Monday, October 29, 2007

Sweet Pumpkin, Sweep Caroline...so good, so good




In October 2004 I was convinced that because I fed my family nothing but Fenway Franks for a week, the Boston Red Sox made history and swept the World Series, clinching the title after 86 years of waiting.

This year I wasn't quite so willing to make that extreme of a sacrifice. We've eaten well this week.

Luckily, it didn't seem to make a difference. We swept in four and the sounds of Sweet Caroline could be heard on the streets of Denver. What a great time to be a Red Sox fan.


The series started with a rather ho hum start... oh, there goes another run. To entertain myself, I decided to bake a whole pumpkin. Check out A Veggie Venture blog for How to Roast a Whole Pumpkin A very simple process. Easy to do while catching bits of the game. Two small pumpkins resulted in enough processed fresh puree to make a couple of loaves of pumpkin bread and, my old stand-by, Maple Pumpkin Pie.

Good thing too, because the subsequent games became more tense and the meals more sparse. No pictures to show of the pie because it disappeared too quickly. I did not make pie crust from scratch this time around... a few too many distractions. Using maple syrup with pumpkin makes a great pie filling. Normally I would use a can of puree and found that the fresh pumpkin provided a much lighter taste.


Some may not think it is worth the effort to prepare fresh puree, but I thought it was a fun way to spend a cold October night.



Pumpkin Bread with Raisins
4 large eggs
2 cups sugar
3/4 cup vegetable oil
3/4 cup orange juice
1 3/4 c fresh pumpkin puree (or 1 15 oz can)
3 cups whole wheat bread flour
1 1/2 teaspoon baking soda
1/2 teaspoon baking powder
1 teaspoon salt
1 tablespoon ground cinnamon
3/4 teaspoon ground nutmeg
1/2 teaspoon allspice
3/4 cup golden raisins

Set the oven to 350 degrees. Grease two 8 1/2 by 4 1/2 by 2 1/2 inch pans. Line the bottoms with a piece of parchment paper. Grease paper and pans, dust with flour, tapping out excess.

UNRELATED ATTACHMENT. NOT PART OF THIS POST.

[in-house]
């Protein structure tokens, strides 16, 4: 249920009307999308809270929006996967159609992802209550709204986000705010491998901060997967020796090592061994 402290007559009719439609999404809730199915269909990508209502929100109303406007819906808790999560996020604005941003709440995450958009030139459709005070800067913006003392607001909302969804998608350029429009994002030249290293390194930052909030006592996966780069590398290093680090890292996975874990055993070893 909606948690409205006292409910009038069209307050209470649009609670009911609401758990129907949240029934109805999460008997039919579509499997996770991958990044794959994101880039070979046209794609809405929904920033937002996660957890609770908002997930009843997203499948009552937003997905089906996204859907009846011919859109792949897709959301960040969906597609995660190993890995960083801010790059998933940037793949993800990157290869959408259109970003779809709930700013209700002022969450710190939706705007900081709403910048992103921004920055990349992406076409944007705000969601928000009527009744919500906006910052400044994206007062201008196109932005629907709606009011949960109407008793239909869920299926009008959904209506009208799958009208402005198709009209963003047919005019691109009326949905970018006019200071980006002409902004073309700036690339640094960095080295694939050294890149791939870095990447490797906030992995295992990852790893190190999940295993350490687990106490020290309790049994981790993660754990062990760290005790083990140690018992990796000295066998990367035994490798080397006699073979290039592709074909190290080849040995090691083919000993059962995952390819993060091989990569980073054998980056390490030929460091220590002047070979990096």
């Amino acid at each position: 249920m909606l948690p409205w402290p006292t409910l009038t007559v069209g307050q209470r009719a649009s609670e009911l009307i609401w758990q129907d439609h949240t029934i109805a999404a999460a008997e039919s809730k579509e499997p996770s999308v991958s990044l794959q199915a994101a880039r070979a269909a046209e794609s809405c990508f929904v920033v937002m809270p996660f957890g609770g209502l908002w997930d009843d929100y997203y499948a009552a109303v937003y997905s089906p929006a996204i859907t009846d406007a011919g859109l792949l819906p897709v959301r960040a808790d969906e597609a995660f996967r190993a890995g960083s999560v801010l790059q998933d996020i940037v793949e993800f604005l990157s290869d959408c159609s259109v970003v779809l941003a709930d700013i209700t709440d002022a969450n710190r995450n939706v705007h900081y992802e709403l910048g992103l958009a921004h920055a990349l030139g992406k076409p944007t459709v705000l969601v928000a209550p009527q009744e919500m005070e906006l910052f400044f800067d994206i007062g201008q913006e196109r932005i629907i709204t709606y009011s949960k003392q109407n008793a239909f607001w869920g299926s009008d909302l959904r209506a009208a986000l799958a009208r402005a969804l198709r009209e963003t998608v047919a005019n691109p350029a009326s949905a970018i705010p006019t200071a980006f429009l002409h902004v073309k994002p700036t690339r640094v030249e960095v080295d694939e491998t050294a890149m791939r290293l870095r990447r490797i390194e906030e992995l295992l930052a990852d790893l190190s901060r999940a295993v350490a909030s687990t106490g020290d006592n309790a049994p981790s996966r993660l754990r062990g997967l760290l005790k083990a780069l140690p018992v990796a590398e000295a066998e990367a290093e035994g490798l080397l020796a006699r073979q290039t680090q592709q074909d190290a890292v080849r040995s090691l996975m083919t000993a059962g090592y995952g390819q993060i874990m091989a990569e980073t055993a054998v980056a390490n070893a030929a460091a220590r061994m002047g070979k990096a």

Beat the eggs and sugar in a large bowl with an electric mixer for 1 minute. Add the oil, orange juice and pumpkin and beat just to mix.

Sift the flour, baking soda, baking powder, salt, cinnamon, nutmeg, and allspice into a medium bowl. With mixer on lowest speed, add the dry ingredients to the egg mixture and mix just until it forms a smooth batter.

With a rubber spatula, stir the raisins into the batter. If you want to add nuts, add now. Pour the batter into the pans.

Bake in the center of the oven for about 1 hour or until a knife inserted in the center comes out clean. If the bread is browning too quickly on top, cover with piece of foil, shiny side down.

Set the pans on a rack to cool slightly, then turn the breads out of the pan and set them right side up to cool completely before serving.

Makes 2 loaves. Adapted from The Way We Cook

Maple Pumpkin Pie

One single crust pie shell, prebaked

Filling
3 large eggs
1 cup light cream
1/2 cup pure maple syrup, preferably dark
1 teaspoon vanilla extract
1/2 c firmly packed dark brown sugar
1 1/2 tablespoons all-purpose flour
1 teaspoon ground ginger
1/2 teaspoon ground cinnamon
1/4 teaspoon cloves
1/4 teaspoon nutmeg
3/4 teaspoon salt
1 3/4 cup fresh pumpkin puree

Beat the eggs lightly in a medium-size bowl. Whisk in the cream, maple syrup, and vanilla. Combine the brown sugar, flour, spices, and salt in a small bowl. Add the mixture to the wet ingredients and stir well to combine. Add the pumpkin and blend well with a whisk. Carefully pour the filling into the cooked pie shell.

Place the pie on the center oven rack and bake for 25 minutes, then rotate the pie 180 degrees, so that the part that was facing the back of the oven now faces forward. Continue to bake until the filling is set, about 25 minutes. When the pie is done, the center will not be soupy and the outer area will have puffed a little. The edges of the pie will have a slight sheen, although the center portion may not. Transfer to wire rack. Pie will settle once cooled a bit. Serve warm or a room temperature. You can also cover with foil and refrigerate until well chilled. Serve with a garnish of whipped cream or vanilla ice cream.

2 comments:

Lydia said...

Ah, it's a good week to be a Bostonian....!

T.W. Barritt said...

I'm dying to make a maple pumpkin pie! This week I made a maple pumpkin pudding which might be like the pie without the crust. I've not roasted a whole pumpkin in a long time - when we we're kids we had a roasted pumpkin stuffed with nuts, raisins and spices.